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Crossroads’ ad takes sides, says watchdog
Complains content disguised by group
A government watchdog group has filed a complaint with the Federal Election Commission against Crossroads GPS, the conservative advocacy group affiliated with the super PAC American Crossroads, over an ad the organization is running on several U.S. Senate candidates, including Virginia Democrat Tim Kaine.
The complaint alleges that the ads advocate for or against a specific candidate, and therefore must be reported to the FEC. Crossroads, which was founded in part by senior GOP political strategist Karl Rove, maintains that its spots are apolitical “issue” ads, and therefore do not need to be reported.
“By disguising political ads as issue ads, Crossroads is trying to do an end run around the law,” she said.
The 30-second spot in Virginia, part of a $2.5 million ad buy that includes Ohio and North Dakota, identifies Mr. Kaine, a former governor who is also the former chairman of the Democratic National Committee, as “a cheerleader for massive spending,” while showing video clips of him complimenting President Obama’s $800 billion-plus economic stimulus package.
“Tell Tim Kaine for real job growth, stop backing reckless spending,” the narrator says toward the end.
The complaint argues that the ad campaign should be considered an “independent expenditure” that Crossroads did not report to the FEC.
“Mr. Kaine has not held public office in more than two years, and currently has no role in making public policy,” the CREW complaint reads. “In this context, telling Mr. Kaine to stop backing reckless spending can only be construed as telling him what his policies should be if he is elected to the Senate. In addition, the advertisement provided no contact information, demonstrating that the ad’s actual intent was not to encourage viewers to tell Mr. Kaine anything. The advertisement’s only reasonable interpretation, therefore, is to encourage actions to defeat Mr. Kaine, and its electoral portion is unmistakable, unambiguous, and suggestive of only one meaning.”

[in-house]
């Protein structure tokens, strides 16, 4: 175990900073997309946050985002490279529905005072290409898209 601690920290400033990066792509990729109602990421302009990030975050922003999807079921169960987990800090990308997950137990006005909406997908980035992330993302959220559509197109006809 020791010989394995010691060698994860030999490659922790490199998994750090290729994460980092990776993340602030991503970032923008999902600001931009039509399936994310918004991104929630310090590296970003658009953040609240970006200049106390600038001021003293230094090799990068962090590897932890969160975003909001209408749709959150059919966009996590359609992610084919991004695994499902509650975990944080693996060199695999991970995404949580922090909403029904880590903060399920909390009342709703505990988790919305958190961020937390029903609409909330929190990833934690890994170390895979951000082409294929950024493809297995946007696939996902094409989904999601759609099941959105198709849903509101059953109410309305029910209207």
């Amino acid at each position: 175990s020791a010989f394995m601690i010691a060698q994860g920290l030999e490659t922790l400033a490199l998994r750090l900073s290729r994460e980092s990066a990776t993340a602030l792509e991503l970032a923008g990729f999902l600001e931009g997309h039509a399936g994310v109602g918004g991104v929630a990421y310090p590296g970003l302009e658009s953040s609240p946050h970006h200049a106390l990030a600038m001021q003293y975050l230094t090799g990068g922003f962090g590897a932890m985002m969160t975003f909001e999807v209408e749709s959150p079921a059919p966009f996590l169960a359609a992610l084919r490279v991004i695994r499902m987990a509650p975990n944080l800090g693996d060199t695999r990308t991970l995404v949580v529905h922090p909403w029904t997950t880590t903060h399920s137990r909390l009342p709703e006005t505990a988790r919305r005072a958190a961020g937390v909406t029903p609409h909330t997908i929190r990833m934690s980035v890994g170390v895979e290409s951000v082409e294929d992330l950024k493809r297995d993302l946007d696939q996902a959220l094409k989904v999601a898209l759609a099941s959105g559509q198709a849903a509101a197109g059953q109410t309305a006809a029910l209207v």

The challenge comes as the line between electioneering, advocacy, and public welfare are becoming increasingly blurry.
A conservative group and a candidate for the Indiana House of Representatives want to link political action committees, which can accept up to $5,0000 per person; super PACs like American Crossroads, which can accept unlimited contributions; and nonprofit groups like Crossroads GPS, which qualify as “social welfare” groups under the tax code and can shield the source of some of their money.
There is currently a ban on “coordination” between candidates and independent groups that support them, which was the foundation for the Supreme Court’s campaign finance decision that the new groups would not corrupt the political process.
“Obviously, these candidates can’t vote to repeal the Affordable Care Act or decrease the budget deficit,” Ms. Sloan said. “Pretending these ads are not political makes a mockery of federal election and tax law.”
A new nonpartisan group called “unPAC” also launched a push this week to get NBC to refuse to broadcast ads from super PACs and special-interest groups during the Olympics.
Earlier this month, Restore Our Future, a super PAC supporting Mitt Romney, bought more than $7 million in ads to air specifically during the London Olympics. The group noted that networks have previously established a “no advocacy ads” policies during major sporting events; NBC, citing such a policy, refused to air advocacy ads during the 2009 Super Bowl.
“Super PACs are the political equivalent to juicing,” said unPAC.org Campaigns Director Matthew Palevsky. “They’re already corrupting our elections, and NBC shouldn’t let them ruin the Olympics.”
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About the Author
David Sherfinski covers politics for The Washington Times. He can be reached at email@example.com.
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